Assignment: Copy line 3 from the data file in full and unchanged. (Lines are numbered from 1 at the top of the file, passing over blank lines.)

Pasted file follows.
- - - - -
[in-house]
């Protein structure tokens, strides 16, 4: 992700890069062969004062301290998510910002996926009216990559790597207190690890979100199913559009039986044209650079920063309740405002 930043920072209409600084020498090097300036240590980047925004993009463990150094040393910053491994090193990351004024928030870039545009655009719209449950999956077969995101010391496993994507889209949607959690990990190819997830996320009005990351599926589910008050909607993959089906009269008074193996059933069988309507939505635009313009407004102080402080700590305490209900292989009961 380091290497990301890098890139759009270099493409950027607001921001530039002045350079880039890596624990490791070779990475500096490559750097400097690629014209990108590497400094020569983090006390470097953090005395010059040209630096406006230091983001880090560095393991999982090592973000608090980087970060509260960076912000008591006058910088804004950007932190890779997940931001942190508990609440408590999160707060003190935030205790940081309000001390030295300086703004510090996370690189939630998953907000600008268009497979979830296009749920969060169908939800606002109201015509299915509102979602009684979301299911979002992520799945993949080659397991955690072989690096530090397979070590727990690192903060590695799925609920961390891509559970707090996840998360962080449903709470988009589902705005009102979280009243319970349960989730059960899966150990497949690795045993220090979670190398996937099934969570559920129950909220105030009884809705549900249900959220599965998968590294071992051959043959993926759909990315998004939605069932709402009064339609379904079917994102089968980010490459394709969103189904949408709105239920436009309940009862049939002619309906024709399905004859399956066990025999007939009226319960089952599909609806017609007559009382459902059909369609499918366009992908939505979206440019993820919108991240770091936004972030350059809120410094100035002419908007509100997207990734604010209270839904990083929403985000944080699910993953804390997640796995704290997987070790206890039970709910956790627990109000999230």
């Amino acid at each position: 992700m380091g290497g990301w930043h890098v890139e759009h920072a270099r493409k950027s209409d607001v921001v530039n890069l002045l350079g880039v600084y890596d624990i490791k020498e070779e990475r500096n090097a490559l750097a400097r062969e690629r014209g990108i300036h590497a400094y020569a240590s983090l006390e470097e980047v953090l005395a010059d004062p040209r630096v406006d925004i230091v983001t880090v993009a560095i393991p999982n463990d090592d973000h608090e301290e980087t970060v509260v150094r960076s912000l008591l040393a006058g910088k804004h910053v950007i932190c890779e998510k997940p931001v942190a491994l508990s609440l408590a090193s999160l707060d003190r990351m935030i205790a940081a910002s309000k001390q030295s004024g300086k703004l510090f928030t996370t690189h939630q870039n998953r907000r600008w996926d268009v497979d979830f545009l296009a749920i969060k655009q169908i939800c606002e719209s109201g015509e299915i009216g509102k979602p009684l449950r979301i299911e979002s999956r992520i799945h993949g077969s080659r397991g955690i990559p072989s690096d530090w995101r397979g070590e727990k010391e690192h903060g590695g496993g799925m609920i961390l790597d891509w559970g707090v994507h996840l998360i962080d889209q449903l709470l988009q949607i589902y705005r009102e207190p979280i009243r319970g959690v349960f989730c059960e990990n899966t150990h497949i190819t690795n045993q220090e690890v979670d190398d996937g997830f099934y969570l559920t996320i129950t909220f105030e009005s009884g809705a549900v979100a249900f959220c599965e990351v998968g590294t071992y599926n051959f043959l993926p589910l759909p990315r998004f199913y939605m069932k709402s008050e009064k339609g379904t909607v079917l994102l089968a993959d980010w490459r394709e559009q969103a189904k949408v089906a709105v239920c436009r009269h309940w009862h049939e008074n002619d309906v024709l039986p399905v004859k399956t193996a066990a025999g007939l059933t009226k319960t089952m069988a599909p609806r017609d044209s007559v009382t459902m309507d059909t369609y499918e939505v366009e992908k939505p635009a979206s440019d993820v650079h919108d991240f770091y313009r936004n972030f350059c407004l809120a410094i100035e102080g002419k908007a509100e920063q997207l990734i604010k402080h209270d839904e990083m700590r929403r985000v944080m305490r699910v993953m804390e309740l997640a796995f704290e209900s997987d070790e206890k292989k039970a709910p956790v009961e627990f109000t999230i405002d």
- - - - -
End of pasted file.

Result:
């Amino acid at each position: 992700m380091g290497g990301w930043h890098v890139e759009h920072a270099r493409k950027s209409d607001v921001v530039n890069l002045l350079g880039v600084y890596d624990i490791k020498e070779e990475r500096n090097a490559l750097a400097r062969e690629r014209g990108i300036h590497a400094y020569a240590s983090l006390e470097e980047v953090l005395a010059d004062p040209r630096v406006d925004i230091v983001t880090v993009a560095i393991p999982n463990d090592d973000h608090e301290e980087t970060v509260v150094r960076s912000l008591l040393a006058g910088k804004h910053v950007i932190c890779e998510k997940p931001v942190a491994l508990s609440l408590a090193s999160l707060d003190r990351m935030i205790a940081a910002s309000k001390q030295s004024g300086k703004l510090f928030t996370t690189h939630q870039n998953r907000r600008w996926d268009v497979d979830f545009l296009a749920i969060k655009q169908i939800c606002e719209s109201g015509e299915i009216g509102k979602p009684l449950r979301i299911e979002s999956r992520i799945h993949g077969s080659r397991g955690i990559p072989s690096d530090w995101r397979g070590e727990k010391e690192h903060g590695g496993g799925m609920i961390l790597d891509w559970g707090v994507h996840l998360i962080d889209q449903l709470l988009q949607i589902y705005r009102e207190p979280i009243r319970g959690v349960f989730c059960e990990n899966t150990h497949i190819t690795n045993q220090e690890v979670d190398d996937g997830f099934y969570l559920t996320i129950t909220f105030e009005s009884g809705a549900v979100a249900f959220c599965e990351v998968g590294t071992y599926n051959f043959l993926p589910l759909p990315r998004f199913y939605m069932k709402s008050e009064k339609g379904t909607v079917l994102l089968a993959d980010w490459r394709e559009q969103a189904k949408v089906a709105v239920c436009r009269h309940w009862h049939e008074n002619d309906v024709l039986p399905v004859k399956t193996a066990a025999g007939l059933t009226k319960t089952m069988a599909p609806r017609d044209s007559v009382t459902m309507d059909t369609y499918e939505v366009e992908k939505p635009a979206s440019d993820v650079h919108d991240f770091y313009r936004n972030f350059c407004l809120a410094i100035e102080g002419k908007a509100e920063q997207l990734i604010k402080h209270d839904e990083m700590r929403r985000v944080m305490r699910v993953m804390e309740l997640a796995f704290e209900s997987d070790e206890k292989k039970a709910p956790v009961e627990f109000t999230i405002d």